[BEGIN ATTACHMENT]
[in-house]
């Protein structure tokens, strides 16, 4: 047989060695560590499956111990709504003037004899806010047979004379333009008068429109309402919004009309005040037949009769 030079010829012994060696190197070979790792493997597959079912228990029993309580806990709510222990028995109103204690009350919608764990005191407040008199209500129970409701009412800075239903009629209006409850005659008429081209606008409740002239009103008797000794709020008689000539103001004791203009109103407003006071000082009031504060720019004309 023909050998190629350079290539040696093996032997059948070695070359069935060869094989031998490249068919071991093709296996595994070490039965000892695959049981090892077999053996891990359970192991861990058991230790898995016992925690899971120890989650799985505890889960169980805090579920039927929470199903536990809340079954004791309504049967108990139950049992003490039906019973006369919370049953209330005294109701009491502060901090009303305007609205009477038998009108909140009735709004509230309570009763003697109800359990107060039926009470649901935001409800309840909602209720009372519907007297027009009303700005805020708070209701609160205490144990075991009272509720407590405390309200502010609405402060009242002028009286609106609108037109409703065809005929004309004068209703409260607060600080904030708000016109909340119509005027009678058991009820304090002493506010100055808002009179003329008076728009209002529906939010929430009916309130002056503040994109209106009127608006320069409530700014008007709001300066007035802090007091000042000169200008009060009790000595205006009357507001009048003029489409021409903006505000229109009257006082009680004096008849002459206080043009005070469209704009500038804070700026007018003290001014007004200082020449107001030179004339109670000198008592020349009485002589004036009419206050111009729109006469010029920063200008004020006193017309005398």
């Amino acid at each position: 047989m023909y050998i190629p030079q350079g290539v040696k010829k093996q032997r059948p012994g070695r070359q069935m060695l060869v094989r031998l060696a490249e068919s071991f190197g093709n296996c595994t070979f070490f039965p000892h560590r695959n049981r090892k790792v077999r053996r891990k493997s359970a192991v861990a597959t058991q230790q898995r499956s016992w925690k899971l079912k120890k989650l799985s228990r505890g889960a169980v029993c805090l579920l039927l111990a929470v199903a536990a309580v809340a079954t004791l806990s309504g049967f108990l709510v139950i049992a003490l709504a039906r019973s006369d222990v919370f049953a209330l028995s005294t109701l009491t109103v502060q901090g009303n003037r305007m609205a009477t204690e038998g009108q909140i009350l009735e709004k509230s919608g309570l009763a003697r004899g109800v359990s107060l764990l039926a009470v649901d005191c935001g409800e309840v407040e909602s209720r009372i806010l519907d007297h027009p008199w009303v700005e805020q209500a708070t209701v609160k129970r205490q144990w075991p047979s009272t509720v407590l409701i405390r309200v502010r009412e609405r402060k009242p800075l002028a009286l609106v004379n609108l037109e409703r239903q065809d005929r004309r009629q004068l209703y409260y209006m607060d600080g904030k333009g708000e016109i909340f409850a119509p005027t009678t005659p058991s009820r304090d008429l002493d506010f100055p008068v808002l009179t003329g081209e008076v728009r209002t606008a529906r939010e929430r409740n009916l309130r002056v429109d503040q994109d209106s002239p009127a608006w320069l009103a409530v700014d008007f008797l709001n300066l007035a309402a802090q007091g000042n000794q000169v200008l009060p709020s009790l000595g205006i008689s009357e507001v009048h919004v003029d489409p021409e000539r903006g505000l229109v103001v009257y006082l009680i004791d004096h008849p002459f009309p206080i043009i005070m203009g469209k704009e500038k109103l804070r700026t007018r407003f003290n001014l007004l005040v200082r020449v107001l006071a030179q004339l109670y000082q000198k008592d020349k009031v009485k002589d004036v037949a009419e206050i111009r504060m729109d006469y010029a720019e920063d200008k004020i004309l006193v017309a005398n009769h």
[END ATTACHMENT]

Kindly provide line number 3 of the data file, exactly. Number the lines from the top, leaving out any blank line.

């Amino acid at each position: 047989m023909y050998i190629p030079q350079g290539v040696k010829k093996q032997r059948p012994g070695r070359q069935m060695l060869v094989r031998l060696a490249e068919s071991f190197g093709n296996c595994t070979f070490f039965p000892h560590r695959n049981r090892k790792v077999r053996r891990k493997s359970a192991v861990a597959t058991q230790q898995r499956s016992w925690k899971l079912k120890k989650l799985s228990r505890g889960a169980v029993c805090l579920l039927l111990a929470v199903a536990a309580v809340a079954t004791l806990s309504g049967f108990l709510v139950i049992a003490l709504a039906r019973s006369d222990v919370f049953a209330l028995s005294t109701l009491t109103v502060q901090g009303n003037r305007m609205a009477t204690e038998g009108q909140i009350l009735e709004k509230s919608g309570l009763a003697r004899g109800v359990s107060l764990l039926a009470v649901d005191c935001g409800e309840v407040e909602s209720r009372i806010l519907d007297h027009p008199w009303v700005e805020q209500a708070t209701v609160k129970r205490q144990w075991p047979s009272t509720v407590l409701i405390r309200v502010r009412e609405r402060k009242p800075l002028a009286l609106v004379n609108l037109e409703r239903q065809d005929r004309r009629q004068l209703y409260y209006m607060d600080g904030k333009g708000e016109i909340f409850a119509p005027t009678t005659p058991s009820r304090d008429l002493d506010f100055p008068v808002l009179t003329g081209e008076v728009r209002t606008a529906r939010e929430r409740n009916l309130r002056v429109d503040q994109d209106s002239p009127a608006w320069l009103a409530v700014d008007f008797l709001n300066l007035a309402a802090q007091g000042n000794q000169v200008l009060p709020s009790l000595g205006i008689s009357e507001v009048h919004v003029d489409p021409e000539r903006g505000l229109v103001v009257y006082l009680i004791d004096h008849p002459f009309p206080i043009i005070m203009g469209k704009e500038k109103l804070r700026t007018r407003f003290n001014l007004l005040v200082r020449v107001l006071a030179q004339l109670y000082q000198k008592d020349k009031v009485k002589d004036v037949a009419e206050i111009r504060m729109d006469y010029a720019e920063d200008k004020i004309l006193v017309a005398n009769h």